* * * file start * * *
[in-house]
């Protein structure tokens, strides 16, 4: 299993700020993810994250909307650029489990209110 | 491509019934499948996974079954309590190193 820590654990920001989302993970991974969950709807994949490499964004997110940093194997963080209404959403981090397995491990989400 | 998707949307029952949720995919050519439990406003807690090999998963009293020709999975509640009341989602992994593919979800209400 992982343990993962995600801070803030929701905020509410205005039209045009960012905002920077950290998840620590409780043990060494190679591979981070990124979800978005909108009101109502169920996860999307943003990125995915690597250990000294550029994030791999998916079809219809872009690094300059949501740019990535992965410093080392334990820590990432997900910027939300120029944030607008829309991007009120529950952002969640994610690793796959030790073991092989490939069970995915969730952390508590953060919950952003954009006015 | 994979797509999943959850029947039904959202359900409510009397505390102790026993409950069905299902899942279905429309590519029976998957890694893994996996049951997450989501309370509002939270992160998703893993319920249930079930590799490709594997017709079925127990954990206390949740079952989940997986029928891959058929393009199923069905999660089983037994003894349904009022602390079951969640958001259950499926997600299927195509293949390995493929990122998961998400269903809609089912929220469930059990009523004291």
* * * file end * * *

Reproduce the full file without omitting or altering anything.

[in-house]
């Protein structure tokens, strides 16, 4: 299993700020993810994250909307650029489990209110 | 491509019934499948996974079954309590190193 820590654990920001989302993970991974969950709807994949490499964004997110940093194997963080209404959403981090397995491990989400 | 998707949307029952949720995919050519439990406003807690090999998963009293020709999975509640009341989602992994593919979800209400 992982343990993962995600801070803030929701905020509410205005039209045009960012905002920077950290998840620590409780043990060494190679591979981070990124979800978005909108009101109502169920996860999307943003990125995915690597250990000294550029994030791999998916079809219809872009690094300059949501740019990535992965410093080392334990820590990432997900910027939300120029944030607008829309991007009120529950952002969640994610690793796959030790073991092989490939069970995915969730952390508590953060919950952003954009006015 | 994979797509999943959850029947039904959202359900409510009397505390102790026993409950069905299902899942279905429309590519029976998957890694893994996996049951997450989501309370509002939270992160998703893993319920249930079930590799490709594997017709079925127990954990206390949740079952989940997986029928891959058929393009199923069905999660089983037994003894349904009022602390079951969640958001259950499926997600299927195509293949390995493929990122998961998400269903809609089912929220469930059990009523004291």